After the Civil War, Grant led the army’s supervision of Reconstruction in the former Confederate states. Elected president in 1868, he stabilized the nation during that turbulent period, prosecuted the Ku Klux Klan, and enforced civil rights and voting rights laws using the army and the newly created Department of Justice. He also used the army to build the Republican Party in the South. After the disenfranchisement of some former Confederates, Republicans gained majorities, and African Americans were elected to Congress and high state offices. The Democrats and Liberal Republicans united behind Grant’s opponent in the presidential election of 1872, but were unable to defeat his reelection. In his second term, the Republican coalitions in the South splintered and were defeated one by one, as a faction of white Southern “Redeemers” regained control of Southern state governments using violence, voter fraud, and racist appeal. In response, Grant signed the Civil Rights Act of 1875 into law. In May 1875, Grant authorized his Secretary of Treasury Benjamin Bristow to prosecute the corrupt Whiskey Ring. Grant’s Indian Peace Policy, incorporating Christian missionaries, initially reduced frontier violence, but failed after the Black Hills Gold Rush was followed by the Great Sioux War of 1876. Grant responded to charges of administration corruption more than any 19th Century president. He appointed the first Civil Service Commission and signed legislation ending the corrupt moiety system.

In foreign policy, Grant was uneven, having sought to increase trade and influence while remaining at peace with the world. When Grant relied on his Secretary of State Hamilton Fish, his administration successfully resolved the Alabama claims by the Treaty of Washington with Great Britain, ending wartime tensions. Additionally, Grant and Fish avoided war with Spain over the Virginius Affair negotiating a peaceful resolution. Congress rejected Grant’s own attempted annexation of the Dominican Republic initiative, creating a rift among Republicans. His administration implemented a gold standard and sought to strengthen the dollar. Corruption charges escalated during his second term, while his response to the Panic of 1873 proved ineffective nationally in halting the five-year industrial depression that produced high unemployment, low prices, low profits, and bankruptcies. Grant left office in 1877 and embarked on a two-year diplomatic world tour that captured the nation’s attention.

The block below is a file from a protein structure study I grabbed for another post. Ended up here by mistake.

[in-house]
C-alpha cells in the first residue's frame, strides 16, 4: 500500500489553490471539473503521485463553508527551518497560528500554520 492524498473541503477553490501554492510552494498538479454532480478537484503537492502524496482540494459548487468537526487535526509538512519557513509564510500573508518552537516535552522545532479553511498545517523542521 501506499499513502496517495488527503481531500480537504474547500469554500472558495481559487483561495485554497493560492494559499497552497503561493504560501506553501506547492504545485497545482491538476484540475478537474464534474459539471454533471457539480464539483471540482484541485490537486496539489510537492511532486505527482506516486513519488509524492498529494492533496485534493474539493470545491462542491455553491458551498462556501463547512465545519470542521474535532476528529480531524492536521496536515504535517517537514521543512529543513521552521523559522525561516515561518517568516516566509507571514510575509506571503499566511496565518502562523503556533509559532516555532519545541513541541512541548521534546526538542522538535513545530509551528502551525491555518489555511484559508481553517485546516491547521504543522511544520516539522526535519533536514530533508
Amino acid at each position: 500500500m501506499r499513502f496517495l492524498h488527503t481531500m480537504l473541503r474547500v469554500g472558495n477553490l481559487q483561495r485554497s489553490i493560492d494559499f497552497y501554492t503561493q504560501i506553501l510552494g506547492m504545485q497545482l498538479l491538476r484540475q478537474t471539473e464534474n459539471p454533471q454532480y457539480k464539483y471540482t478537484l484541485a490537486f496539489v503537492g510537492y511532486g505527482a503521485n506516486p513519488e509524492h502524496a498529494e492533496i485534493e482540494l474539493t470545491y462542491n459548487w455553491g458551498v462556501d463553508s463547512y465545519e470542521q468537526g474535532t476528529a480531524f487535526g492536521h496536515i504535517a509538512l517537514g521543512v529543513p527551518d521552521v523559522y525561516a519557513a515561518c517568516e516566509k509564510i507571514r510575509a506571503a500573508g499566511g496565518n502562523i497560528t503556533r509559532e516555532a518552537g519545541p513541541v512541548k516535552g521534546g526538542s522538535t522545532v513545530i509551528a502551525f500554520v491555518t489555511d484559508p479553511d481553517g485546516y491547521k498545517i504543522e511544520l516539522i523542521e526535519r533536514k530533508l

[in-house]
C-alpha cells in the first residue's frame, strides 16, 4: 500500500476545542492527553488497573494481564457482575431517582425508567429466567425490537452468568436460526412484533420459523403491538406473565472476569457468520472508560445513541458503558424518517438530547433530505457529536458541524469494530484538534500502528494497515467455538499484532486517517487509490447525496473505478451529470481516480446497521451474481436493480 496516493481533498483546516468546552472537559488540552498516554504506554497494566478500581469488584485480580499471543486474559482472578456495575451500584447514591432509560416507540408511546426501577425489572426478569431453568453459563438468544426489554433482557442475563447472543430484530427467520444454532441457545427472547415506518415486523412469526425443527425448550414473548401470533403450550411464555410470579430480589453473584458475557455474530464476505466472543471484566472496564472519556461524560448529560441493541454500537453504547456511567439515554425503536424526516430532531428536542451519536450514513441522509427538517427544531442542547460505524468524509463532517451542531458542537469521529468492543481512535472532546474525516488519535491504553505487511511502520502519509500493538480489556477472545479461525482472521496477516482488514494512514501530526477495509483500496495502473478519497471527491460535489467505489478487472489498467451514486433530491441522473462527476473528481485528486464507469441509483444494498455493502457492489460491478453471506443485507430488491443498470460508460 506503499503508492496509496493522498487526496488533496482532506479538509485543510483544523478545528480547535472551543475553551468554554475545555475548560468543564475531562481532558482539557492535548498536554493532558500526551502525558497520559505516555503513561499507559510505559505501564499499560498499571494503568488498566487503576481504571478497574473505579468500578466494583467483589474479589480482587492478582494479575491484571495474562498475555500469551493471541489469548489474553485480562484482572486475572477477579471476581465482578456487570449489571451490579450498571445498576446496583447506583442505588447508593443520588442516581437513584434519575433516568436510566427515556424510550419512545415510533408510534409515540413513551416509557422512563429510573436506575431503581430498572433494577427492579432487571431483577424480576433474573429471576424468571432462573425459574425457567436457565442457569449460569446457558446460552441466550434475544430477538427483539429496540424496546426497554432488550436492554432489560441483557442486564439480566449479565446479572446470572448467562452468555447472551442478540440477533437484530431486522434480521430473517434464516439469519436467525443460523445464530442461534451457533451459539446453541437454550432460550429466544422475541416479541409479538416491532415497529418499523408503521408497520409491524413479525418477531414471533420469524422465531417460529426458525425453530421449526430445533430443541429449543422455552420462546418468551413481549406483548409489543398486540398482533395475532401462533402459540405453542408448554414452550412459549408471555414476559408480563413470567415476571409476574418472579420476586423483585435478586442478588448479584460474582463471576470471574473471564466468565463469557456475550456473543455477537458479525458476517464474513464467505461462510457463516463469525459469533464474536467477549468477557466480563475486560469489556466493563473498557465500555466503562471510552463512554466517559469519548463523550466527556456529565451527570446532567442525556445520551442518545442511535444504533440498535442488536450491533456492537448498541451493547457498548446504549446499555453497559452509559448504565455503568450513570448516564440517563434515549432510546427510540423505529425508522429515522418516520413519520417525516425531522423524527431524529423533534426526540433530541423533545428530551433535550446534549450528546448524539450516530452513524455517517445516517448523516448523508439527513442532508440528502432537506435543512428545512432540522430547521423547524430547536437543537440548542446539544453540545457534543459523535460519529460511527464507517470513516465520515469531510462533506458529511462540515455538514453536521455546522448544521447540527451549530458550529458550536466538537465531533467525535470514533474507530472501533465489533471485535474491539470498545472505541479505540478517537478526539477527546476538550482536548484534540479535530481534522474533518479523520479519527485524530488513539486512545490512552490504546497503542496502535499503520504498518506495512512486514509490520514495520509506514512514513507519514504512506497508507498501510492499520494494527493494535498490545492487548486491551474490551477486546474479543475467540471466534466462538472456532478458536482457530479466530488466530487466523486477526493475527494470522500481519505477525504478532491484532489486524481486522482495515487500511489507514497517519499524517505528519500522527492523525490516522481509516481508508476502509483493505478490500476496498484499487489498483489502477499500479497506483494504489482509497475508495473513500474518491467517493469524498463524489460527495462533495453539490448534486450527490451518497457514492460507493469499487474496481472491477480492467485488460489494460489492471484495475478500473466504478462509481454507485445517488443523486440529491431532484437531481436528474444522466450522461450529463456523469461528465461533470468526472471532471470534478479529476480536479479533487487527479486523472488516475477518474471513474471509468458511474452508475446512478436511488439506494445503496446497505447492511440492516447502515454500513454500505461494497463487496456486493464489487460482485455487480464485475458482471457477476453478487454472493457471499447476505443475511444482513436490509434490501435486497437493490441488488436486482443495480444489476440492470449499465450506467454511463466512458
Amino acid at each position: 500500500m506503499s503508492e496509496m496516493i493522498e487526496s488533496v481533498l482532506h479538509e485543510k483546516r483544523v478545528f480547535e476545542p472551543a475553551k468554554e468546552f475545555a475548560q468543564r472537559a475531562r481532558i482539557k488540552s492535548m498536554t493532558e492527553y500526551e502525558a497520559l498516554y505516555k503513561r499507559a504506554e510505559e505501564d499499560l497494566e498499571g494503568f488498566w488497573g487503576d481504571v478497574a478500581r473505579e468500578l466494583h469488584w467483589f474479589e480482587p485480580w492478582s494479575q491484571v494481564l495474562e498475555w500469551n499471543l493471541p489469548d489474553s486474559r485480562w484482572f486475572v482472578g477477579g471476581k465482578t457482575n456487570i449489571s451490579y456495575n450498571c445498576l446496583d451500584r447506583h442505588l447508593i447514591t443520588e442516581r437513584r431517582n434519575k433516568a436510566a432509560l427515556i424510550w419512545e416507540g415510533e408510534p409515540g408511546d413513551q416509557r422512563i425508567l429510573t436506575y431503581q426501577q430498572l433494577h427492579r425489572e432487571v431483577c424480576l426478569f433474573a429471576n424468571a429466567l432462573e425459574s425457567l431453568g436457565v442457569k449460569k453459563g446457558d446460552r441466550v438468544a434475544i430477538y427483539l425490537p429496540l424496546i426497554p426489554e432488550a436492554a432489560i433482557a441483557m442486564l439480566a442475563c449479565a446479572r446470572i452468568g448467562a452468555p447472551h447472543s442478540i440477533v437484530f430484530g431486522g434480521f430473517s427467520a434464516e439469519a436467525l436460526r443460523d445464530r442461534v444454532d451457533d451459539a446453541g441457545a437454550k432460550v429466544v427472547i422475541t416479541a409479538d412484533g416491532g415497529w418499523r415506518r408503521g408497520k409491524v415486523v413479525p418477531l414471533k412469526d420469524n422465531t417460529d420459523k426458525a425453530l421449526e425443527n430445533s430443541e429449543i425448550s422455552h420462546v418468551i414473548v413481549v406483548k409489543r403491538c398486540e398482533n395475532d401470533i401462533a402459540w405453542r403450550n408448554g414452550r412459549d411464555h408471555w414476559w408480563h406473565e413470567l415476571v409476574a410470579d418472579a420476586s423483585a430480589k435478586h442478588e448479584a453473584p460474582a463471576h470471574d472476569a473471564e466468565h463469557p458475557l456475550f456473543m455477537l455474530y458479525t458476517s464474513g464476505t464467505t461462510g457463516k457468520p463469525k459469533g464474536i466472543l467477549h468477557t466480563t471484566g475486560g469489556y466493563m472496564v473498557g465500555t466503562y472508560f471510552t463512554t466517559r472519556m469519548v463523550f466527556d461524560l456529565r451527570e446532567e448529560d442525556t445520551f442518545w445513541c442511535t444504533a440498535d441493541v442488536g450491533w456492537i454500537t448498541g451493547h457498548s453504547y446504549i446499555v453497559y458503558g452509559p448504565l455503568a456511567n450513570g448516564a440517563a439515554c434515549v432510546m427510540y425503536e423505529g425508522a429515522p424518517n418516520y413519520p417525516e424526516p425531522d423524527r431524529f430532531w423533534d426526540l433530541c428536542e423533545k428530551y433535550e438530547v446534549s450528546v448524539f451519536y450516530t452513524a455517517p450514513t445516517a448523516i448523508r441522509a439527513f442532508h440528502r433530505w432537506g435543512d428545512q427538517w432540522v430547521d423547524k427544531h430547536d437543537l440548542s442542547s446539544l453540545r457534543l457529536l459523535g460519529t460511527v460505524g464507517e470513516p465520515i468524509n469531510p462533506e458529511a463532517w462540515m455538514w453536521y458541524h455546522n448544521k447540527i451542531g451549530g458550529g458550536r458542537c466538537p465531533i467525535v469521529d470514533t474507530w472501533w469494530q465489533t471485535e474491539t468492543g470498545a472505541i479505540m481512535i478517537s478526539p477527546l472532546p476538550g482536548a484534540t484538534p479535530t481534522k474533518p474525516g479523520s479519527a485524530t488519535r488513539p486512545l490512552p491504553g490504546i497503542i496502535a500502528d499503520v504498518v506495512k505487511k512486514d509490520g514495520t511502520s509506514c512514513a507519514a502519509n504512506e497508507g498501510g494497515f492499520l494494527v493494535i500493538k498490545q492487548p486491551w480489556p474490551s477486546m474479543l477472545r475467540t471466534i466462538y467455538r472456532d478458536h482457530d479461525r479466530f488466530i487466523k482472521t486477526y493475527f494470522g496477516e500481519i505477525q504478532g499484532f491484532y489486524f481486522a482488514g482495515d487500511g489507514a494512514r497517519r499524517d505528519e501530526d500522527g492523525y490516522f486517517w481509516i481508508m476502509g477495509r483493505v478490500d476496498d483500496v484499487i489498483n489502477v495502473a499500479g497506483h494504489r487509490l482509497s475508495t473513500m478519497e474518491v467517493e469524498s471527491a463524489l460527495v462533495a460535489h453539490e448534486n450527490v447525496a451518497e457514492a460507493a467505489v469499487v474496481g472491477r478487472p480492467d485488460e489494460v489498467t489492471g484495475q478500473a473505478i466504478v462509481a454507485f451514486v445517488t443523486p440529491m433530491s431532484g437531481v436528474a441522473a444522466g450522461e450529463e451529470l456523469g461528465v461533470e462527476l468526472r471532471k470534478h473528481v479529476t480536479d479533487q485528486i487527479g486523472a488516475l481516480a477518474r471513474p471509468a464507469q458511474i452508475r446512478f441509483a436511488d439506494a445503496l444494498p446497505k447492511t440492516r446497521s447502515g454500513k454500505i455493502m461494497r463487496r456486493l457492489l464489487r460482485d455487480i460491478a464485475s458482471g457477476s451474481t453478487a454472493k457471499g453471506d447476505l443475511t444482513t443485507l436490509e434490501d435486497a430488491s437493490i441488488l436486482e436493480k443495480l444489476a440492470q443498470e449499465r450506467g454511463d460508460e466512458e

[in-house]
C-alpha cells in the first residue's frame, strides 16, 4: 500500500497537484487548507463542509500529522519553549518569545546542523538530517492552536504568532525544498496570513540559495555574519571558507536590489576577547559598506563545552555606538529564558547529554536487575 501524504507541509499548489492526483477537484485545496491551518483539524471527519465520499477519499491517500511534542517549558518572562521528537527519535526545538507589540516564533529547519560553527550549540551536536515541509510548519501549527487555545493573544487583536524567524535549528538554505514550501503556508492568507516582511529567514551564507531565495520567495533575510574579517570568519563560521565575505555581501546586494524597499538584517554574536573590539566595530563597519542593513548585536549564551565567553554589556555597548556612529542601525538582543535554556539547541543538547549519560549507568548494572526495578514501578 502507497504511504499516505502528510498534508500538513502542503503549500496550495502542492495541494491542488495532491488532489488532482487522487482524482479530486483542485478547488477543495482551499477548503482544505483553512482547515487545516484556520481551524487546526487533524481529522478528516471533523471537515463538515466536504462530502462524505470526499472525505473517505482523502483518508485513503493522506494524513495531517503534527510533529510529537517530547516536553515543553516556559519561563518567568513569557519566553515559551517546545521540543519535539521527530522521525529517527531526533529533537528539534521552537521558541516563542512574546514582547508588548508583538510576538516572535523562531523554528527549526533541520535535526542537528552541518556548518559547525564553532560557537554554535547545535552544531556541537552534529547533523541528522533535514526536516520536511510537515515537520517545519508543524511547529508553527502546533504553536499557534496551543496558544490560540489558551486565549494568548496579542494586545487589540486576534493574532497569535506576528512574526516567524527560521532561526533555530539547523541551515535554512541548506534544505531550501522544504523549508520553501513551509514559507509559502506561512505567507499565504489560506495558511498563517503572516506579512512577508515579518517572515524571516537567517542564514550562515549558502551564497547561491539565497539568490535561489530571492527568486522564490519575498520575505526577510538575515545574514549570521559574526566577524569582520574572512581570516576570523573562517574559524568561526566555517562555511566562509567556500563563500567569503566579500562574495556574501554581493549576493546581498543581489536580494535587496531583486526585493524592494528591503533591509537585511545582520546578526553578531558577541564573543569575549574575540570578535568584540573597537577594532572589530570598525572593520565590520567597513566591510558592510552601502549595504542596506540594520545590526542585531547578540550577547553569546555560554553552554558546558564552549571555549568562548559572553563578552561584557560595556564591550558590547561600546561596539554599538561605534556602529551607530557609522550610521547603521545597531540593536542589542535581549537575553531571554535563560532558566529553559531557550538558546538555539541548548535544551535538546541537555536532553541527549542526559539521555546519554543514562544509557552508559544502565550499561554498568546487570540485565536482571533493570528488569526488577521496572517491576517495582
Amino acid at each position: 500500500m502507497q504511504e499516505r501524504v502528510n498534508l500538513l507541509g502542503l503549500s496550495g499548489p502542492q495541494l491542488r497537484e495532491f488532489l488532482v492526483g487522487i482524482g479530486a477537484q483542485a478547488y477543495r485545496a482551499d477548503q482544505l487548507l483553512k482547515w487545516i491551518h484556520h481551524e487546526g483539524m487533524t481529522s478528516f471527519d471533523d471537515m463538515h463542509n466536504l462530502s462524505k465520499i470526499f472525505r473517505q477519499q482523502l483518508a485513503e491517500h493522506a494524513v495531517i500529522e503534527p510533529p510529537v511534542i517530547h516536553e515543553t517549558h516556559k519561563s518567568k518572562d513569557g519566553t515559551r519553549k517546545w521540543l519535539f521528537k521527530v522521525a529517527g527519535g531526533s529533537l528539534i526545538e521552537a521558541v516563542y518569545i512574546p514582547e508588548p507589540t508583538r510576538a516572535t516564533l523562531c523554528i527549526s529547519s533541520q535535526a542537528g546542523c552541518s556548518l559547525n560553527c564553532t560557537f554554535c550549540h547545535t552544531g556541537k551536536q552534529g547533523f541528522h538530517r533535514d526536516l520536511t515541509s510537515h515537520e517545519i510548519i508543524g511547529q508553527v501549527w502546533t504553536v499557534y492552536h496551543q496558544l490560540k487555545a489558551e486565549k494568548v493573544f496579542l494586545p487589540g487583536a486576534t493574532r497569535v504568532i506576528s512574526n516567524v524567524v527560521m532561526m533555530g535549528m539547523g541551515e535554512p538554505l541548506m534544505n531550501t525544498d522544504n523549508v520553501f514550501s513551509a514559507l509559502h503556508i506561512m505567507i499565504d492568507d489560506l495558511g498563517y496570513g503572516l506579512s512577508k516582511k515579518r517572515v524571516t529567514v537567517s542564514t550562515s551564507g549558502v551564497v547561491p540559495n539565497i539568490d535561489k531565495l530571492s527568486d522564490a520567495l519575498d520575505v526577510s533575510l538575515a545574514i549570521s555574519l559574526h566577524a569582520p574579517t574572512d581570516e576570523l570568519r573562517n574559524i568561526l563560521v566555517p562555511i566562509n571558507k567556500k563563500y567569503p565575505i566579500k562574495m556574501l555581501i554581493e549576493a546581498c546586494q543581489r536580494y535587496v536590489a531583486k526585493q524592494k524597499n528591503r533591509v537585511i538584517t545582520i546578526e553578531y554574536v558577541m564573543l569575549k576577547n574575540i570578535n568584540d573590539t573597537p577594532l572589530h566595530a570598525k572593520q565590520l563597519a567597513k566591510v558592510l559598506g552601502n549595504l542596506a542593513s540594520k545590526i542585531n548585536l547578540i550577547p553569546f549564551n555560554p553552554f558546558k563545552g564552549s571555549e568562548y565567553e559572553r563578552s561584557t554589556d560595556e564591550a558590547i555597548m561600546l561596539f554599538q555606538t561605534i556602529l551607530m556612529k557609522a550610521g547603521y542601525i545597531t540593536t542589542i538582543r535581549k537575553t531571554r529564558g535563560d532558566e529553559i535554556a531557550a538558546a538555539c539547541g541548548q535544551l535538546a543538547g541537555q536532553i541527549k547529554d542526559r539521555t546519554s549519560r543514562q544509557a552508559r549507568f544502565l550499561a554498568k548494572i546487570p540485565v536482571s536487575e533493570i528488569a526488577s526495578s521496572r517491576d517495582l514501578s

In 1880, Grant was unsuccessful in obtaining the Republican presidential nomination for a third term. Facing severe investment reversals and dying of throat cancer, he wrote his memoirs, which proved to be a major literary work and financial success. His death in 1885 prompted an outpouring in support of national unity. Historical assessment of Grant’s legacy has varied considerably over the years. Early historical evaluations were negative about Grant’s presidency, often focusing on the corruption charges against his associates. This trend began to change in the later 20th century. Scholars in general rank his presidency below the average, but modern research, in part focusing on civil rights, evaluates his administration more positively.


(The text of the last section was taken from a Wikipedia entry and is available under the Creative Commons Attribution-ShareAlike License.)